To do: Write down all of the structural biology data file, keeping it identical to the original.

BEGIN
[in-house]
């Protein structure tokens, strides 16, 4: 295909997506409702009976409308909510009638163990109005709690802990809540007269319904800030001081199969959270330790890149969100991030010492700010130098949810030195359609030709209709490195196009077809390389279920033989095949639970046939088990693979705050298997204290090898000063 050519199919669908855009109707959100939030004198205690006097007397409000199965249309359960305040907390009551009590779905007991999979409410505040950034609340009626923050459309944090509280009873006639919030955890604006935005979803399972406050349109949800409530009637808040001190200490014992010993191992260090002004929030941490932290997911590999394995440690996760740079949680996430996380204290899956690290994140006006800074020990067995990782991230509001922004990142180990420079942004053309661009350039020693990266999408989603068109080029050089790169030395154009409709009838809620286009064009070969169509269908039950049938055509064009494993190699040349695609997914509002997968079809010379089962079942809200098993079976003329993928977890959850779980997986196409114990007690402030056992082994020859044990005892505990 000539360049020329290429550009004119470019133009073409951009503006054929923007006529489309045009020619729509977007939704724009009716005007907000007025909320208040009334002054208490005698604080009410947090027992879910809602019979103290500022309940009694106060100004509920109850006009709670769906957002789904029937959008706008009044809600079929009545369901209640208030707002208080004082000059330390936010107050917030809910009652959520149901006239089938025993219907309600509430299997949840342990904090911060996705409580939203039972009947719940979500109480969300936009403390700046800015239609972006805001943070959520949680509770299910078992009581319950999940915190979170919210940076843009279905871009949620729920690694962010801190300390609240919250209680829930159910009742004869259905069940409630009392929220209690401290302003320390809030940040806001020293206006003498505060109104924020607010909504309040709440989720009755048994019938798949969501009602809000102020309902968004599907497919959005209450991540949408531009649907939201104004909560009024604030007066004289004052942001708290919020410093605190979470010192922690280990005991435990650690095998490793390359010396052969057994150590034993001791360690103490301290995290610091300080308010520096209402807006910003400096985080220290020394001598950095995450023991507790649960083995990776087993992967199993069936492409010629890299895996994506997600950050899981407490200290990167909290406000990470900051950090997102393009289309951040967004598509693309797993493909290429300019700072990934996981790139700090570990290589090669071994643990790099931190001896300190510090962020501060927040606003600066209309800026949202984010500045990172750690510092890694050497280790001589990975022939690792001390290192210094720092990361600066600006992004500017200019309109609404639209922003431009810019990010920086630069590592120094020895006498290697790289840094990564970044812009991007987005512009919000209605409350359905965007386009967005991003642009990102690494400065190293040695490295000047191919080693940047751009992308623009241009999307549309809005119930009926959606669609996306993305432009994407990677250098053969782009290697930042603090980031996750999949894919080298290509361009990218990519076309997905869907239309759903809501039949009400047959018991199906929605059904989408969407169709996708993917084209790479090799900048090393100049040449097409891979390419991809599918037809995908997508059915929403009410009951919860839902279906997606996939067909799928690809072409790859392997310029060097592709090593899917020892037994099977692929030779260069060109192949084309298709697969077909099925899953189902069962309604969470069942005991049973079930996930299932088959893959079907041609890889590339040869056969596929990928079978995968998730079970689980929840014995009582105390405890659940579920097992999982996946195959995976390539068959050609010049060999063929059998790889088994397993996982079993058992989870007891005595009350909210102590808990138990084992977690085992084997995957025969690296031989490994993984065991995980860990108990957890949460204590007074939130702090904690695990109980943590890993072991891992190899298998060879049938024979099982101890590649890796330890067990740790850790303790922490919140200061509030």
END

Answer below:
[in-house]
């Protein structure tokens, strides 16, 4: 295909997506409702009976409308909510009638163990109005709690802990809540007269319904800030001081199969959270330790890149969100991030010492700010130098949810030195359609030709209709490195196009077809390389279920033989095949639970046939088990693979705050298997204290090898000063 050519199919669908855009109707959100939030004198205690006097007397409000199965249309359960305040907390009551009590779905007991999979409410505040950034609340009626923050459309944090509280009873006639919030955890604006935005979803399972406050349109949800409530009637808040001190200490014992010993191992260090002004929030941490932290997911590999394995440690996760740079949680996430996380204290899956690290994140006006800074020990067995990782991230509001922004990142180990420079942004053309661009350039020693990266999408989603068109080029050089790169030395154009409709009838809620286009064009070969169509269908039950049938055509064009494993190699040349695609997914509002997968079809010379089962079942809200098993079976003329993928977890959850779980997986196409114990007690402030056992082994020859044990005892505990 000539360049020329290429550009004119470019133009073409951009503006054929923007006529489309045009020619729509977007939704724009009716005007907000007025909320208040009334002054208490005698604080009410947090027992879910809602019979103290500022309940009694106060100004509920109850006009709670769906957002789904029937959008706008009044809600079929009545369901209640208030707002208080004082000059330390936010107050917030809910009652959520149901006239089938025993219907309600509430299997949840342990904090911060996705409580939203039972009947719940979500109480969300936009403390700046800015239609972006805001943070959520949680509770299910078992009581319950999940915190979170919210940076843009279905871009949620729920690694962010801190300390609240919250209680829930159910009742004869259905069940409630009392929220209690401290302003320390809030940040806001020293206006003498505060109104924020607010909504309040709440989720009755048994019938798949969501009602809000102020309902968004599907497919959005209450991540949408531009649907939201104004909560009024604030007066004289004052942001708290919020410093605190979470010192922690280990005991435990650690095998490793390359010396052969057994150590034993001791360690103490301290995290610091300080308010520096209402807006910003400096985080220290020394001598950095995450023991507790649960083995990776087993992967199993069936492409010629890299895996994506997600950050899981407490200290990167909290406000990470900051950090997102393009289309951040967004598509693309797993493909290429300019700072990934996981790139700090570990290589090669071994643990790099931190001896300190510090962020501060927040606003600066209309800026949202984010500045990172750690510092890694050497280790001589990975022939690792001390290192210094720092990361600066600006992004500017200019309109609404639209922003431009810019990010920086630069590592120094020895006498290697790289840094990564970044812009991007987005512009919000209605409350359905965007386009967005991003642009990102690494400065190293040695490295000047191919080693940047751009992308623009241009999307549309809005119930009926959606669609996306993305432009994407990677250098053969782009290697930042603090980031996750999949894919080298290509361009990218990519076309997905869907239309759903809501039949009400047959018991199906929605059904989408969407169709996708993917084209790479090799900048090393100049040449097409891979390419991809599918037809995908997508059915929403009410009951919860839902279906997606996939067909799928690809072409790859392997310029060097592709090593899917020892037994099977692929030779260069060109192949084309298709697969077909099925899953189902069962309604969470069942005991049973079930996930299932088959893959079907041609890889590339040869056969596929990928079978995968998730079970689980929840014995009582105390405890659940579920097992999982996946195959995976390539068959050609010049060999063929059998790889088994397993996982079993058992989870007891005595009350909210102590808990138990084992977690085992084997995957025969690296031989490994993984065991995980860990108990957890949460204590007074939130702090904690695990109980943590890993072991891992190899298998060879049938024979099982101890590649890796330890067990740790850790303790922490919140200061509030």